The Beatles’ ‘Hey Jude’ Becomes First-Ever Fab Four Song To Be Licensed For Use In China
The Beatles song “Hey Jude” will make history as the first song by the Fab Four to ever appear in a film in China. For the first time ever, the Beatles’ publisher has licensed a song by the British music legends to be used in a Chinese film, according to Billboard. “Hey Jude” will appear in famed director Yao Tingting’s coming-of-age film, Yesterday Once More. The iconic 1968 Beatles song will be used as the two headlining stars of the Chinese film belt out the famous Beatles hit in English.
Of course, the use of “Hey Jude” wasn’t cheap. The deal to use the Beatles classic in Tingting’s movie comes at a hefty six-figure sum, which is reportedly one of the highest fees ever paid for song usage in China.
The Beijing office of music publishing company Sony/ATV gave the approval for the use of the Beatles classic, pointing out that Tingting is a respected movie director and that the movie’s storyline about a group of high school friends could help introduce the Beatles’ music to a younger demographic.
Of course, it is a major undertaking to get approval for use of a Beatles song — and not just financially. Billboard reports that Sony/ATV has a “Beatles Board,” which is a group of executives tasked with fielding the steady stream of requests for John, Paul, Ringo, and George’s music, but very few deals actually come to fruition.
In fact, it is very rare to hear a master recording of a Beatles song in a TV show or movie. In 2012, Lionsgate, the studio that produced the AMC period drama Mad Men, made headlines when it secured the rights to the 1966 Beatles song “Tomorrow Never Knows” for a Season 5 episode, “Lady Lazarus.” According to the Wall Street Journal, the studio paid nearly $250,000 for the use of the song, and the deal marked the first time a master recording by the Beatles was ever licensed for a television show.
While the use of a Beatles song in a movie is a big deal in China, in recent years Sony/ATV has licensed nine songs for Chinese car commercials. Some of the songs used include Bob Dylan’s “Blowin’ in the Wind” and The Who’s “My Generation.”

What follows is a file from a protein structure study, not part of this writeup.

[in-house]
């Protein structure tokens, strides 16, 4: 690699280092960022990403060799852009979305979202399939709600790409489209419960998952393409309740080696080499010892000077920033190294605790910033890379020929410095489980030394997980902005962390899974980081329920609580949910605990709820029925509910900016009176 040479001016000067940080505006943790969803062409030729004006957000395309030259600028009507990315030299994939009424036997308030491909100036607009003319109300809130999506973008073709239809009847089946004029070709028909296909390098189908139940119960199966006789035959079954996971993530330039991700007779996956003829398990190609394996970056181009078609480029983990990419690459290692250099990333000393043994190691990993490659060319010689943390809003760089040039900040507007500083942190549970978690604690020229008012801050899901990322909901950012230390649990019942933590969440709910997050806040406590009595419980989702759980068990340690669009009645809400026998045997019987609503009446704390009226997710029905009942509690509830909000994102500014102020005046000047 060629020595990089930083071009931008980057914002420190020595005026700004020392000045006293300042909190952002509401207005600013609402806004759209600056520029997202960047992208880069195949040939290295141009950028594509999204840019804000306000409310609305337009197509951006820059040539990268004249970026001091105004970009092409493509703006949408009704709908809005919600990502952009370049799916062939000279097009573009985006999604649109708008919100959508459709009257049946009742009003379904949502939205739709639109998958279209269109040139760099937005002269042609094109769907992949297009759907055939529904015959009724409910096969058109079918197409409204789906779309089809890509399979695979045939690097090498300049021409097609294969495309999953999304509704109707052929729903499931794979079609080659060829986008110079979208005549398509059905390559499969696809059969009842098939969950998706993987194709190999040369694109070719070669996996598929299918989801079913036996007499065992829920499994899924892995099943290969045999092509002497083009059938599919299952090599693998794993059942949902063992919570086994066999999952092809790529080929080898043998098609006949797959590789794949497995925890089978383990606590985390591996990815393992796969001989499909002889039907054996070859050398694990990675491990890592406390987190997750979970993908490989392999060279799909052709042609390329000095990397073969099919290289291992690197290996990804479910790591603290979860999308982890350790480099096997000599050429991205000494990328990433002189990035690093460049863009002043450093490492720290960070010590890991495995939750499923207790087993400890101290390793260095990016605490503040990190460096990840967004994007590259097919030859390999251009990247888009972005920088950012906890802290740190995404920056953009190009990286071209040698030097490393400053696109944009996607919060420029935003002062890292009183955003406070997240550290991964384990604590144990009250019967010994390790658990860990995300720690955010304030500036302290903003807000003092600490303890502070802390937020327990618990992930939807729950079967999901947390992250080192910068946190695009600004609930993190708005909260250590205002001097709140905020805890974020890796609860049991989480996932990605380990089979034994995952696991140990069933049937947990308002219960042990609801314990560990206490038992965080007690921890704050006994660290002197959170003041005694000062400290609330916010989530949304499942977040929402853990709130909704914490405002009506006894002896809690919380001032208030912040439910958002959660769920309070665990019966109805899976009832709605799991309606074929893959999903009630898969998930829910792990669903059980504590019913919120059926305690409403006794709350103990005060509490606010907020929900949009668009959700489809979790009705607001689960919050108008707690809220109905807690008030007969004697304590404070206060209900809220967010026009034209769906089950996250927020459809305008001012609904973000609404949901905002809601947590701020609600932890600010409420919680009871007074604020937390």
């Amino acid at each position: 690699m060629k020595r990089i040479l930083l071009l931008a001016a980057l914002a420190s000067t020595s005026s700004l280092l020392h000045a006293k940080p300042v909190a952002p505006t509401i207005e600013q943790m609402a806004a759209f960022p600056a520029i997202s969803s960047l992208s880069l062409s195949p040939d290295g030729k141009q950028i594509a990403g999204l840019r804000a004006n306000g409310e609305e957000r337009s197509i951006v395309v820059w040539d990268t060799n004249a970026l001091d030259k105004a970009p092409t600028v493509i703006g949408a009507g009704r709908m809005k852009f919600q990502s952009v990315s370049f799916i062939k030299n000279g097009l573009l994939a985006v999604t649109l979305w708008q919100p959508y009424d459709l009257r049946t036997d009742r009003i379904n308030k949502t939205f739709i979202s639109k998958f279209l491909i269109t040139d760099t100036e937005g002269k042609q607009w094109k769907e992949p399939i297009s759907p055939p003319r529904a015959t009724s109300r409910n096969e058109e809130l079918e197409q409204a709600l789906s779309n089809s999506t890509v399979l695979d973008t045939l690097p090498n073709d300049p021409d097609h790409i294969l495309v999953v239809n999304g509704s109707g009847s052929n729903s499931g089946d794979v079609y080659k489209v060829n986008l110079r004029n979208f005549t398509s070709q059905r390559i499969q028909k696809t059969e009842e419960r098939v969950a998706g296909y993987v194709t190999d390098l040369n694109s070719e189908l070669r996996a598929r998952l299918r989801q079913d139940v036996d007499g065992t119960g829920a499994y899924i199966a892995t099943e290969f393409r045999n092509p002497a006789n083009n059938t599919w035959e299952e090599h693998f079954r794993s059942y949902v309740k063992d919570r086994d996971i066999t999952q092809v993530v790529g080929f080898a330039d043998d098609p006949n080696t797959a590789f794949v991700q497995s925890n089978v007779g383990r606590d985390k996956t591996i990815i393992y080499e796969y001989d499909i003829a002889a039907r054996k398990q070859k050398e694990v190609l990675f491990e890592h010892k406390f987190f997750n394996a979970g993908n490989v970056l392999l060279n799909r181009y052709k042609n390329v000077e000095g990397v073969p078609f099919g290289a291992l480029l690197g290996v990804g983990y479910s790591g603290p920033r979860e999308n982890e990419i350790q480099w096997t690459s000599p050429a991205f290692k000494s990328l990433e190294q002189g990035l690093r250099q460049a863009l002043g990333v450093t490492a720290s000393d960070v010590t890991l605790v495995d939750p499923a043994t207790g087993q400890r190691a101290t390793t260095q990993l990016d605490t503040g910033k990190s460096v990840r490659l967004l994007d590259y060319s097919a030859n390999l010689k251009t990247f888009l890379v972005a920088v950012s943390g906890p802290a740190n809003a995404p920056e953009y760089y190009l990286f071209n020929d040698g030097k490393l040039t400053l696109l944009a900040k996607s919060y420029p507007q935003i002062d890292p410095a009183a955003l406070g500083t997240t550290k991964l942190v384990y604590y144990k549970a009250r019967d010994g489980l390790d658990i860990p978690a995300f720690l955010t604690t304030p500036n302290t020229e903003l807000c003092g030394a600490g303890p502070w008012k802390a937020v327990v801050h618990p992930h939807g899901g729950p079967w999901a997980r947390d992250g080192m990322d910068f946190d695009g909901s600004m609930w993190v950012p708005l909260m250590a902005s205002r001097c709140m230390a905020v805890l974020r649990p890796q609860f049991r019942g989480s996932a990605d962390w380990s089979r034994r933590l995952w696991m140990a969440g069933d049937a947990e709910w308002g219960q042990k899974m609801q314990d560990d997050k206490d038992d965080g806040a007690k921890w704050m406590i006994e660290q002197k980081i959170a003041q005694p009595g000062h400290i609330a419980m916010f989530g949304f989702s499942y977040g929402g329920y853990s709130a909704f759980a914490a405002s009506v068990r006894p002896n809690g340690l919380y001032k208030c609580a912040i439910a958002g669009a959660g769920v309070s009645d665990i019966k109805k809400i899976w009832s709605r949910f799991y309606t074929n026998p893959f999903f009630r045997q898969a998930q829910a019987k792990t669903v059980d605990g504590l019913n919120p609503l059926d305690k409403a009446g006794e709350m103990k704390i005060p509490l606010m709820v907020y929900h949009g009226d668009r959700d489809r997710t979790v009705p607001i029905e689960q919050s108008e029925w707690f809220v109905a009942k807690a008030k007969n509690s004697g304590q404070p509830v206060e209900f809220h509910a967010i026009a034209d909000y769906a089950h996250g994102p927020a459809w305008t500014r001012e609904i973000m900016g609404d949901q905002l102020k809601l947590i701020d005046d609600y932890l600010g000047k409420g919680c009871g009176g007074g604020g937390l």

Clearly, classic rock is a big deal in China, but nothing is bigger than the Beatles, and “Hey Jude” is one of the band’s biggest songs. “Hey Jude” was released by the Beatles in August 1968, and it was also the very first single from the band’s Apple Records label. When it was released, the seven-minute song was the longest single to ever top the British charts, where it remained for two weeks. The famous Beatles ballad spent 19 weeks on the U.S. Hot 100 charts, with nine of them in the No. 1 spot.
Last year, Paul McCartney told Billboard that the song was partially inspired by John Lennon’s then 5-year-old son, Julian, who was dealing with the aftermath of his parents’ divorce.
“I was on the way to see him after John and Cynthia got divorced, and because I was good friends with [Julian], it came into my mind: ‘Hey, Jules, don’t make it bad,'” McCartney said. “It’s a song of hopefulness.”
McCartney later changed “Jules” to “Jude” because he thought it sounded better, but the Beatles songwriter admits he didn’t realize the word “Jude” means “Jew” in German. After the Beatles legend and some friends painted “HEY JUDE” on the window of the Apple Boutique in London in 1968, an angry visitor assumed the phrase was anti-Semitic graffiti and smashed the window glass with a soda siphon.
[Photo by Hulton Archive/Getty Images]